We sat down for the palacinke at 16,00h though we ate less than two hours prior. We ate three each and saved the rest for after dinner along with half of the cake I baked after breakfast.


Seeing how we spent most of the rainy day indoors, my boyfriend suggested we go outside for a walk. It was cold, dark, and windy and he had doubts about his 'crazy idea' to go out at such a time. We bundled up and walked to the end of the village and back. I told him his idea was not crazy as it was good to be out in the fresh, though cold, autumn air. Once back at the cottage, the room we thought felt cold before we left now felt much warmer.


belfast tower

One song. That is how long it takes to jog from our cottage at one end of the village to the opposite end where it ends. I told him I would be back in four songs. The perplexed look on his face let me know he had no idea what I meant. 'About 20 minutes' I clarified, as I figured at four to five minutes per song in my iPod shuffle would equal close to twenty minutes.

Certainly it would take at least two songs to jog in one direction, I thought as I stretched in the living room in front of the now decorative wooden fireplace. As soon as I realised this was not the case, I continued along Portaferry Road as the morning before. I passed by two greyish white swans on my left. The same old discarded bicycle tire was in the same place it was yesterday as was the crushed cardboard coffee carrier.

After two songs I thought of turning back until I looked up and saw the sign in the distance. The sign I ran up to yesterday. 'I could make it', I thought. Four songs. It took me four songs to get to the sign as I ran against the wind and hugged the stone wall as large trucks passed me by. I then turned around and returned to the warm cottage where we ate fresh baguettes for breakfast before heading to the bus stop.

We walked out to the bus stop a few feet from our doorstep ten minutes before its arrival as there was no rain this morning. We rode alongside the shore with the occasional spray from waves below splashing up onto the bus. We arrived in Belfast an hour later at 12,50 and walked towards the same shopping area we visited earlier in the week. We parted ways as I walked down Skipper Street which turns into Hill Street. Established Coffee was my destination. The bank was his.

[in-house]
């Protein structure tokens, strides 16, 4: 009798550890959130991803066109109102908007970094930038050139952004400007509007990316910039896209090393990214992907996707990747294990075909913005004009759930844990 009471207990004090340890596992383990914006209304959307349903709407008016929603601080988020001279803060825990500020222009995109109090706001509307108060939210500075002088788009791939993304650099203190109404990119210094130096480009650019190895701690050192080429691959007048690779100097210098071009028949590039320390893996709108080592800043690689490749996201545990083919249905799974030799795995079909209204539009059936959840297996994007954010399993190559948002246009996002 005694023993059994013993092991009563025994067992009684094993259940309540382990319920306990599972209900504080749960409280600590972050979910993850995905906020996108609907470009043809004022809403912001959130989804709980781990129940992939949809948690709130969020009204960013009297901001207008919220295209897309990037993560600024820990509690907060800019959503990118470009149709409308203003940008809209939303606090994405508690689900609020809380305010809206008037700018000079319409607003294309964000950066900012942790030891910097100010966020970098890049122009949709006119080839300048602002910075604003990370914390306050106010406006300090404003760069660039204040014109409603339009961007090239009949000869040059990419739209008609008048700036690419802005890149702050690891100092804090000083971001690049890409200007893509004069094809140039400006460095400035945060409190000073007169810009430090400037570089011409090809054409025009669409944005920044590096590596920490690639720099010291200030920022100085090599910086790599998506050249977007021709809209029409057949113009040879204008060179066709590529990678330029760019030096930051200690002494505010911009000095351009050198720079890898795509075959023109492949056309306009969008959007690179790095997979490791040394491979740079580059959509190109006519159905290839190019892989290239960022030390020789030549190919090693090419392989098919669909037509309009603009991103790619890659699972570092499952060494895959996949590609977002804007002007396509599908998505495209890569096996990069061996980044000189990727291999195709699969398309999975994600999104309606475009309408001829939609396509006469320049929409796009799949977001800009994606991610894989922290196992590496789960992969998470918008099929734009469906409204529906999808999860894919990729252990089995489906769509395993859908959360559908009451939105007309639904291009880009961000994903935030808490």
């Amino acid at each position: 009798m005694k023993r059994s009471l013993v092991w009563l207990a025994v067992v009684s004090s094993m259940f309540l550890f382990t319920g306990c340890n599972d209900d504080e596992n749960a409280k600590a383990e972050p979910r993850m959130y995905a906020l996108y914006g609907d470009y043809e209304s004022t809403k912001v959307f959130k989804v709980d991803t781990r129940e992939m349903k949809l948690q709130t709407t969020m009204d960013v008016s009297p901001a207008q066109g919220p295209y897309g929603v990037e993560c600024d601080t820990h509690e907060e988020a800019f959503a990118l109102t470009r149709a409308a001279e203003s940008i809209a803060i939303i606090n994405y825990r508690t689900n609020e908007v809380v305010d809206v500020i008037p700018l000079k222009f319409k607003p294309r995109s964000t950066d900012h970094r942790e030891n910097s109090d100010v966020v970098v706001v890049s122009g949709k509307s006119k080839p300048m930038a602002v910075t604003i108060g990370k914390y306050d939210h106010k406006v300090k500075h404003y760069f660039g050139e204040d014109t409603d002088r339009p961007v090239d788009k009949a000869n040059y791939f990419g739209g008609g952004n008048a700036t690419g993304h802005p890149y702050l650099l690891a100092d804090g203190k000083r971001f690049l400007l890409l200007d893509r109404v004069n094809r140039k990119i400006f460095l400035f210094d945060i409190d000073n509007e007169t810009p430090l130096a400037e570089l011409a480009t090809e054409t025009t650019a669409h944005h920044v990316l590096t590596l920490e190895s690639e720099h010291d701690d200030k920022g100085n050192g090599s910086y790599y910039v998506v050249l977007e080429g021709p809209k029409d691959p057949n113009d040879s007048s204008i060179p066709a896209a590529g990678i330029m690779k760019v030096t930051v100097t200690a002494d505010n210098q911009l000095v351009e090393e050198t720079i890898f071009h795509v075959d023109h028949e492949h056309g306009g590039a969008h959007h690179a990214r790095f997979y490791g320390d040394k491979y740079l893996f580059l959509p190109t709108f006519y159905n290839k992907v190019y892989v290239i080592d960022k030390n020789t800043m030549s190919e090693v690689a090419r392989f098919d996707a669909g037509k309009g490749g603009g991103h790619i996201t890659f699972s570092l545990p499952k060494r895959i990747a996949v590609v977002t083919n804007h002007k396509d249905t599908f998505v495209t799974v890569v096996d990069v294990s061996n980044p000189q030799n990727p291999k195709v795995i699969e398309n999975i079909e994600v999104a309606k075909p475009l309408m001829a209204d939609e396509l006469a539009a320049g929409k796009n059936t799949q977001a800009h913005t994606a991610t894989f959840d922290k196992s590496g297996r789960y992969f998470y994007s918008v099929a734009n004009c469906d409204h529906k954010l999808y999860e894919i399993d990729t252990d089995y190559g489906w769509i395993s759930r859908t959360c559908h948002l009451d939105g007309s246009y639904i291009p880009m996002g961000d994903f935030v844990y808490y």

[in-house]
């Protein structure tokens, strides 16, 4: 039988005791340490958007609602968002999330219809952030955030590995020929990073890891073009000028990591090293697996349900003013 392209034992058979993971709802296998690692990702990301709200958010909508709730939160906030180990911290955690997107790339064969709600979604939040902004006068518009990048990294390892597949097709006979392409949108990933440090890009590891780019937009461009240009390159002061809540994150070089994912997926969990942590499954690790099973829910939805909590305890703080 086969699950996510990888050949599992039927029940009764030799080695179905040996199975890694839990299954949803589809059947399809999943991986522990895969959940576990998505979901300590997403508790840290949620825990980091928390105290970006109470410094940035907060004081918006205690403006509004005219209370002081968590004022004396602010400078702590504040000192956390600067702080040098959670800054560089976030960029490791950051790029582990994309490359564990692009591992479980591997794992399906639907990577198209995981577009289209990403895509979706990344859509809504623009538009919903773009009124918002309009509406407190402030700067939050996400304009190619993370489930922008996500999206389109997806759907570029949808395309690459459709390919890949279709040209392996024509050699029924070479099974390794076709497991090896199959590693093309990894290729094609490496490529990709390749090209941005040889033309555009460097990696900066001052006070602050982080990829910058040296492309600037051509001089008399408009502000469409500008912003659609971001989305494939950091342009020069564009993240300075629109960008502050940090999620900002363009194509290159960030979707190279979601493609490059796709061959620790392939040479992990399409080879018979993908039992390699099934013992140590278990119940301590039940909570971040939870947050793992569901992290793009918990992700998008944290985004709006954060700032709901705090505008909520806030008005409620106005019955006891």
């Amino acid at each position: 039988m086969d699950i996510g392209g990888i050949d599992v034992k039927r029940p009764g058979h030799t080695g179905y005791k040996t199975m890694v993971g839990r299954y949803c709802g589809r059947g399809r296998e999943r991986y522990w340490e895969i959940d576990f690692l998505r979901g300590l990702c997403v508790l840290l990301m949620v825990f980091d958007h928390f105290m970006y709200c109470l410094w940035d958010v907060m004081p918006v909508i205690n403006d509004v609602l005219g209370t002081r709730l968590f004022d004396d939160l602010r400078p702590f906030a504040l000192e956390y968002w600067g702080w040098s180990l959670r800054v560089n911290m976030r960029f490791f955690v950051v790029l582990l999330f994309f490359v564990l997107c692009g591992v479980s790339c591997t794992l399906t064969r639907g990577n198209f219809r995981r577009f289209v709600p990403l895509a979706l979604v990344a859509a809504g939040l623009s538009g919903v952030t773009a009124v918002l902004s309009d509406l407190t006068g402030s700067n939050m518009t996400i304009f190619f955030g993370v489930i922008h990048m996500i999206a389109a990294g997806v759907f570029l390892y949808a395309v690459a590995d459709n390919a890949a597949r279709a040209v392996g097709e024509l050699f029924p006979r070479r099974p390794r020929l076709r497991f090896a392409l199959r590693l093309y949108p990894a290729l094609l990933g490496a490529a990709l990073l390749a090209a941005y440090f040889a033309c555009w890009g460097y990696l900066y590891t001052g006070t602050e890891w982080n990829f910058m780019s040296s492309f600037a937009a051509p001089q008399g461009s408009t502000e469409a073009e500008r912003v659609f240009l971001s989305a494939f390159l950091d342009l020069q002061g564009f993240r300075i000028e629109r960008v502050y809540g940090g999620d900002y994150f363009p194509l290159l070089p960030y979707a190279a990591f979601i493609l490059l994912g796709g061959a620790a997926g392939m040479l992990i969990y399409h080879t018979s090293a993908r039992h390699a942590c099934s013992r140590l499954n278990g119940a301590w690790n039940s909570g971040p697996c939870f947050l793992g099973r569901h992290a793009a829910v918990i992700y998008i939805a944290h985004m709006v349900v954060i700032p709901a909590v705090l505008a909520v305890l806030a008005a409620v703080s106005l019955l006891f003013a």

The coffeehouse was crowded but I managed to find a table. The same table where we sat the first time. I looked at the display case wondering if I would find a scone and noticed a label with the words 'Apple Cinnamon Scone'. It was a cinnamon roll not too different from the ones in the States. I decided against anything from the case and ordered a cappuccino for £2.70.

The cappuccino arrived in a smaller cup than either of the two coffees we had in Greyabbey. In addition to it looking like it contained more coffee than milk it was a cappuccino where you can taste the pure flavour of coffee, not overly steamed milk. It was so good I had to order another. This time I ordered a flat white which was not too different from the cappuccino. I also ordered a brown butter and cinnamon loaf.

I moved over to the large communal table and waited for my flat white to arrive. In the meantime, I jotted a few notes in my travel journal. My boyfriend showed up, an hour after I arrived, and sat with me as I drank my coffee and enjoyed the sweet treat. A baby across from us caught my attention. I played peek-a-boo with him and watched his eyes light up. Those are the years of a child's life where it does not take much to make him happy.

A light drizzle awaited us as we left the coffeehouse and walked a few feet over to The Harp Bar. The bar is beautiful with its copper tabletops on the café tables and a large copper trough sink in the bathroom. We talked about our future plans as we each drank a pint of Guinness.

Many challenges await us as we move forward with our lives together whilst living on separate continents. Though we both await the day when we can live under one roof, we realise the reality is far from soon. But at least we have this time together in Northern Ireland for another week before we return to Ennis where we have another five days together though he will be working most of those days.

the harp bar window

The drizzle turned to rain as we walked in the direction of Primark. Once again, we went our separate ways for no more than half an hour. He to Primark whilst I headed to Easons bookstore where I found a large section of books and games in the downstairs portion. I spent no more than 15 minutes perusing the various sections before he arrived. Since our mission this trip was to buy food we cannot find at the village, we did not spend more time at the bookstore. We will take one more trip to Belfast this weekend and will return to the bookstore after our visit to the Christmas Market which opens Saturday at noon.

At Tesco we found most of the items on our list, including two bottles of red wine. The shallots for the night's pizza were nowhere to be found so instead we bought garlic. Flour was important as well for I had yet another week of baking ahead of me. The mascarpone I was also unable to find for the courgette and carrot cakes but knew it would not be an issue as we would eat them with or without the spiced mascarpone cream layer and topping.